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Typical & atypical development > Cognitive ageing > Flashcards

Flashcards in Cognitive ageing Deck (71):
1

What is short-term memory?

A passive holding area for verbal/visuospatial info

2

What test do we use to investigate STM storage?

Forward digit span task

3

How does STM storage change with age?

Craik (1977) - there are small declines in STM storage with age

4

What is working memory?

A mental workspace for simultaneously holding and manipulating info

5

What process requires WM?

Concurrent storage and reorganisation of material requires WM

6

There are age differences on tasks that require active processing of info in STM (vs. passive storage) (e.g. backward digit span, alpha span task). How do older adults perform on these tasks compared to younger adults?

Craik (1986) – older adults perform worse on these tasks than younger adults

7

What is the WM capacity like in older adults?

Older adults have reduced WM capacity – there is a reduction in the amount of info they can store and process concurrently

8

How do older adults perform on tasks that require simultaneous storage and processing of info?

Older adults have problems on tasks requiring simultaneous storage and processing of info, e.g.
- mental arithmetic
- following complex directions

9

What is procedural memory?

Memory for well-learned skills and procedures

10

What happens to procedural memory with age?

Procedural memory is generally preserved in healthy ageing

11

In relation to procedural memory, what are older adults often impaired at?

Older adults are often impaired at acquiring new motor skills
- depends on the complexity of the task though

12

Breitenstein et al. (1996) compared younger and older adults on 2 tracking tasks (simple and complex). What did they find?

Breitenstein et al. (1996)

Simple tracking task → older adults were less accurate than younger but showed the same rates of improvement

Complex tracking task (mirror-reversed) → older adults were less accurate than younger AND slower to improve

13

What is implicit memory?

Memory without conscious awareness

14

How do we measure implicit memory?

Priming tasks

15

What is priming?

The influence of previous experience of a stimulus on later processing of that stimulus

16

In what types of tasks is priming involved?

- stem completion tasks
- fragment completion tasks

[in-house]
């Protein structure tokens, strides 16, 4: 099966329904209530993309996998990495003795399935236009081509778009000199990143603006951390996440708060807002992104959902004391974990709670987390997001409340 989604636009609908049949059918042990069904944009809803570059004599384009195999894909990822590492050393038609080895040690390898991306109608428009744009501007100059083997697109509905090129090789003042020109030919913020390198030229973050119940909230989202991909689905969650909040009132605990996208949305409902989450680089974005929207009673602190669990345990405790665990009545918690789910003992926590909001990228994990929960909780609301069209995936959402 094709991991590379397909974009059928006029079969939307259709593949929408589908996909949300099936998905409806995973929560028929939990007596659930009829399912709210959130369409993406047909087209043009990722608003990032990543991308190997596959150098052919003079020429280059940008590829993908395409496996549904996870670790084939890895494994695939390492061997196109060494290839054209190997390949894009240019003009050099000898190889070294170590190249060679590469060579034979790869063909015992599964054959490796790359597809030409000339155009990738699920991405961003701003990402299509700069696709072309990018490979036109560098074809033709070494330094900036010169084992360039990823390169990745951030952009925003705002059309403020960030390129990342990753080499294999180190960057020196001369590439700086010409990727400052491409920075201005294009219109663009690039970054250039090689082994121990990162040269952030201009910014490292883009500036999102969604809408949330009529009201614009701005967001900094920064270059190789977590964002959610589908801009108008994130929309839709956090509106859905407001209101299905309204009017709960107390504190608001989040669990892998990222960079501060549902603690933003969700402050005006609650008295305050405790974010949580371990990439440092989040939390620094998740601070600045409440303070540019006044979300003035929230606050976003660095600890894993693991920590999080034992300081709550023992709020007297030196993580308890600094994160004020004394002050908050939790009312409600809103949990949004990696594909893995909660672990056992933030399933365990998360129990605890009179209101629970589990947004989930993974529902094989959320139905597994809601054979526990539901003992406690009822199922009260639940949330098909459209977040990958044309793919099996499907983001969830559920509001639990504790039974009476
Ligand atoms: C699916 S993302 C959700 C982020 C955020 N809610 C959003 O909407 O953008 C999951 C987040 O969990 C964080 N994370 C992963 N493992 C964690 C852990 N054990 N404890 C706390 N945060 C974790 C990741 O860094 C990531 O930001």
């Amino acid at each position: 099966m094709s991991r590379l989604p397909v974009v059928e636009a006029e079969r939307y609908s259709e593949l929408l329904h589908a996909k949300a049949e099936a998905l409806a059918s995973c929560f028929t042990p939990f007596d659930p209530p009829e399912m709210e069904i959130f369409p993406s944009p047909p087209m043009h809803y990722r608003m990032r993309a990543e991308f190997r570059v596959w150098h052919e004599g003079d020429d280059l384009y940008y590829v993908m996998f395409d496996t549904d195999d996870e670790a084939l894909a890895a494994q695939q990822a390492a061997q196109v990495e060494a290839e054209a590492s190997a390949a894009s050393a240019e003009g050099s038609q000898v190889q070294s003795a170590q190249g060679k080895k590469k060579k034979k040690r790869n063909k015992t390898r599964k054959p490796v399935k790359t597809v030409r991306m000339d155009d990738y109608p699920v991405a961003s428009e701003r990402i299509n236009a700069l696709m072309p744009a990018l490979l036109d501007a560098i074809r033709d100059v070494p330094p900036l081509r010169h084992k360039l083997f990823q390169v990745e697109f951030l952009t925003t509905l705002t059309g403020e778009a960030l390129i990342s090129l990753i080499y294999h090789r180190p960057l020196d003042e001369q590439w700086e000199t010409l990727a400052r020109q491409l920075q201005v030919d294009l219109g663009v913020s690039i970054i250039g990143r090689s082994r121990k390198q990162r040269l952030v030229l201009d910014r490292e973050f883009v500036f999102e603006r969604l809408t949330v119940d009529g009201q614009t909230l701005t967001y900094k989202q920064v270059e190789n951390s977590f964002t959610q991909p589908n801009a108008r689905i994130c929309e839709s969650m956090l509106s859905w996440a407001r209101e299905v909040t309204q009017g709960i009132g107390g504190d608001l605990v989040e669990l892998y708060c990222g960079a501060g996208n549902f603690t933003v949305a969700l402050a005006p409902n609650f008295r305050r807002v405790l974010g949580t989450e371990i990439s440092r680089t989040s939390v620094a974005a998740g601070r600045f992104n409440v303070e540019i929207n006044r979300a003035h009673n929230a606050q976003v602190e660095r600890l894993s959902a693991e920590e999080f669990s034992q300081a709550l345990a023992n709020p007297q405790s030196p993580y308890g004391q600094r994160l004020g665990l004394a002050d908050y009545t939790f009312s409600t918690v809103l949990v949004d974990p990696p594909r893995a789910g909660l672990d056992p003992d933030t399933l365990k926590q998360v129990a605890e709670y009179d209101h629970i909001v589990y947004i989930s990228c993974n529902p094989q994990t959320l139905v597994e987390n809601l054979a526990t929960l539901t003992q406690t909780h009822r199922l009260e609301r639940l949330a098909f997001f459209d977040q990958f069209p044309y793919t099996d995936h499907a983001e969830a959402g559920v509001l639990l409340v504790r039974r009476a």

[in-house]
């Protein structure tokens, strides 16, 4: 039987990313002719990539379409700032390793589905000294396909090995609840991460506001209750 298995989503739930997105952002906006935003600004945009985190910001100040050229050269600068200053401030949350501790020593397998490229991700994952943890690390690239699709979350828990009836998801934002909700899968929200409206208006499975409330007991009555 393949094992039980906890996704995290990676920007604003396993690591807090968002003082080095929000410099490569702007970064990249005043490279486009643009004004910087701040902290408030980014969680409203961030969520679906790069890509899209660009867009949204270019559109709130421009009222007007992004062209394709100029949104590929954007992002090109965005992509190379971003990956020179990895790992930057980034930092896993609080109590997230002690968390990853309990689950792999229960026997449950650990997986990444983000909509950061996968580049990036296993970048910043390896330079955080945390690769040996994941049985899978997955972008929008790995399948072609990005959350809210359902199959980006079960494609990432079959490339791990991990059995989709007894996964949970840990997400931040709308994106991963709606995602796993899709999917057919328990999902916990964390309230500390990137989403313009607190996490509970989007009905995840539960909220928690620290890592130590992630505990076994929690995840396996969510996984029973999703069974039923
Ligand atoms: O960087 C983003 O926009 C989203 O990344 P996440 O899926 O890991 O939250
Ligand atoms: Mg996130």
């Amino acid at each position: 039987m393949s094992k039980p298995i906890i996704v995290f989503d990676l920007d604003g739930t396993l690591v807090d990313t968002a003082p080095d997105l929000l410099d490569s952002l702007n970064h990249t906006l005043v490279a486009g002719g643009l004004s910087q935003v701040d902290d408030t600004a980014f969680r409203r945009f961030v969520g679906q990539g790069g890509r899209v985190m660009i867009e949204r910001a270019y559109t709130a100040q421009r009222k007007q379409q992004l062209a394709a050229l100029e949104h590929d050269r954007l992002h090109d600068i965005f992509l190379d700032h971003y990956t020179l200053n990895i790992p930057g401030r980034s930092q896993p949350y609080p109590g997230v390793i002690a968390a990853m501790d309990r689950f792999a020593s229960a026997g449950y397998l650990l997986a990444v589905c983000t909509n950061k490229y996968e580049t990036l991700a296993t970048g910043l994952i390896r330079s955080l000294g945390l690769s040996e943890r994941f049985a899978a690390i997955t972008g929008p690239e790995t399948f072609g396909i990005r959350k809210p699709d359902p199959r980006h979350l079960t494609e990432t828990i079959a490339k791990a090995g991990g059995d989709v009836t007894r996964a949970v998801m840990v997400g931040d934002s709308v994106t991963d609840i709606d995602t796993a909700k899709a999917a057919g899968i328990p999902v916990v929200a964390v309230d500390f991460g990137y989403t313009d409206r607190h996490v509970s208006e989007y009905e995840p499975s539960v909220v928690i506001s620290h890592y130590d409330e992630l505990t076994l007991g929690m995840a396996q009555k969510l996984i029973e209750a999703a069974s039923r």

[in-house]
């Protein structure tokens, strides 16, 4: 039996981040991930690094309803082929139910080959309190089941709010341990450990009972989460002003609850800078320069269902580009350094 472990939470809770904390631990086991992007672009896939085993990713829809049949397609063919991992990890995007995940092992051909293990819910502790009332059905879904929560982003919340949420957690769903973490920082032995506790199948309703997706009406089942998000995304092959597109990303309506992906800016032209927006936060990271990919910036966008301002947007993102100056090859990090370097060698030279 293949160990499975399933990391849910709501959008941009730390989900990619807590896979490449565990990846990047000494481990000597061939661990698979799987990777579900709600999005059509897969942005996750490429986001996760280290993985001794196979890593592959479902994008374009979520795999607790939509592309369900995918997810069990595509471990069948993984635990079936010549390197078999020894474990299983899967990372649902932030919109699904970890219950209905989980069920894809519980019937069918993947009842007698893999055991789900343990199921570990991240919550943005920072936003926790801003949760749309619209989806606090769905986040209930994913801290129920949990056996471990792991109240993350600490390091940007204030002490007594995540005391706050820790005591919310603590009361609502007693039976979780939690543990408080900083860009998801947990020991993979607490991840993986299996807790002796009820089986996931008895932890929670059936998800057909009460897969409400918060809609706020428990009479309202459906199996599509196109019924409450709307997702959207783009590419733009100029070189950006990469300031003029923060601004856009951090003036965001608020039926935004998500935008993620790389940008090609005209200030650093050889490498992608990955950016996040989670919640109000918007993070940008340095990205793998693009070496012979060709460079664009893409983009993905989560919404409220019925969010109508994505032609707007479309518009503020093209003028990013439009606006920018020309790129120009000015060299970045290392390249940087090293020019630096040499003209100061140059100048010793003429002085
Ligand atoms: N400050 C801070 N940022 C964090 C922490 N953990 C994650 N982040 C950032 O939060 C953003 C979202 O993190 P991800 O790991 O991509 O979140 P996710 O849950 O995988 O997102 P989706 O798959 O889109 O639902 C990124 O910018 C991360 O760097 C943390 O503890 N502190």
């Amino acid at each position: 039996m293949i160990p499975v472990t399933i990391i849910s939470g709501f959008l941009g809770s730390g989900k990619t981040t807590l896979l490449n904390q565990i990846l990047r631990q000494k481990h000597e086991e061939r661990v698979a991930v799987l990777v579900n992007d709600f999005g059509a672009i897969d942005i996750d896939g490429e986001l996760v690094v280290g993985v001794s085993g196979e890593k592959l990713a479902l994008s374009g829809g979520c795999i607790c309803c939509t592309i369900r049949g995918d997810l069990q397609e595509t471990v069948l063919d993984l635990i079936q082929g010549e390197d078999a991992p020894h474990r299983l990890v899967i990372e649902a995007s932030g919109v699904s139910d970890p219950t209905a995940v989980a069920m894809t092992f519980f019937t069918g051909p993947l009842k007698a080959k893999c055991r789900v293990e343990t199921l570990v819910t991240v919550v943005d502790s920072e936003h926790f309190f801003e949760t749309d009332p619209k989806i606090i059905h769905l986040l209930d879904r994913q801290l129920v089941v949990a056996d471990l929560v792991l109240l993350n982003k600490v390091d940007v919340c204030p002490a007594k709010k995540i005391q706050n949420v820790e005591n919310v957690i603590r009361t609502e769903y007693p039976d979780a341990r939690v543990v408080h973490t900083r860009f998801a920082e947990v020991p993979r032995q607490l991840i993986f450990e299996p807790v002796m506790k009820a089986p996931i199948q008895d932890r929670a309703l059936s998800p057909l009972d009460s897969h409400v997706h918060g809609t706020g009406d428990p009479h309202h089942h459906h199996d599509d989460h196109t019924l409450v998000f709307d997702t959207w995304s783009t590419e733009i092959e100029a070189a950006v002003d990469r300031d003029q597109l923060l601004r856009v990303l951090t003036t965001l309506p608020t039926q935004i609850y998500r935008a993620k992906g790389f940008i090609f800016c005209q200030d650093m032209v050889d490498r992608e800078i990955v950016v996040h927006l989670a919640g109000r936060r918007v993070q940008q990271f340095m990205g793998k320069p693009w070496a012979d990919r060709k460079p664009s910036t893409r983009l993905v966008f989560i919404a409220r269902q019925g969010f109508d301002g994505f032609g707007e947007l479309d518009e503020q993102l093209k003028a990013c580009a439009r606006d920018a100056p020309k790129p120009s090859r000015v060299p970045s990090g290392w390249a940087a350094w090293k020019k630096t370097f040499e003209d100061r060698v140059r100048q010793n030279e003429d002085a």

17

What do pps do in stem completion tasks and what are the typical results?

1. Pps are presented with lists of words, including e.g. “chase”
2. Pps complete word stems with the first word that comes to mind: e.g. ch___

--> pps will be more likely to complete the stem with ‘chase’

18

Which type of memory is usually more affected by ageing - implicit or explicit?

Explicit memory

19

Light and Singh (1987) compared implicit and explicit memory in younger and older adults. How did they test this and what did they find?

They tested adults' memory with stem completion tasks, e.g.

Implicit: "complete with the first word that comes to mind”
Explicit: “complete with a word from the list you just saw”

--> found no age difference on the implicit test but older adults were impaired when recalling on the explicit test

20

Some researchers did a meta-anaysis comparing semantic priming effects on younger and older adults' lexical decision skills and pronunciation latency.

Who did this study and what did they find?

Laver and Burke (1993)

--> there were larger effects for older than younger (i.e. older performed worse)

21

What does Laver and Burke's (1993) study on semantic priming support?

Laver and Burke's (1993) study supports ageing models that claim that older adults have process-specific slowing, rather than general cognitive slowing

22

What is episodic memory?

Conscious recollection of a previous event/experience

23

How might researchers test episodic memory?

- recall a list of words
- decide whether a word has appeared before or not (recognition)

24

Is episodic memory impaired with age?

Yes

25

What are older adults less likely to do, in relation to tasks related to episodic memory?

Older adults are less likely to...
- recall specific details of a story they are told
- recall lists of words/sentences (Light and Singh, 1987)
- remember where and when an event happened

26

What is the process of remembering where and when an event happened called?

Source monitoring

27

How do older adults perform on tasks that require them to distinguish between different sources of self-generated events?

Older adults may be less able to distinguish between different sources of self-generated events
- e.g. whether they have said something or just thought it

28

Younger and older adults learnt a list of words for a later recall test
--> older adults recalled less items and were more likely to repeat the same items during the recall test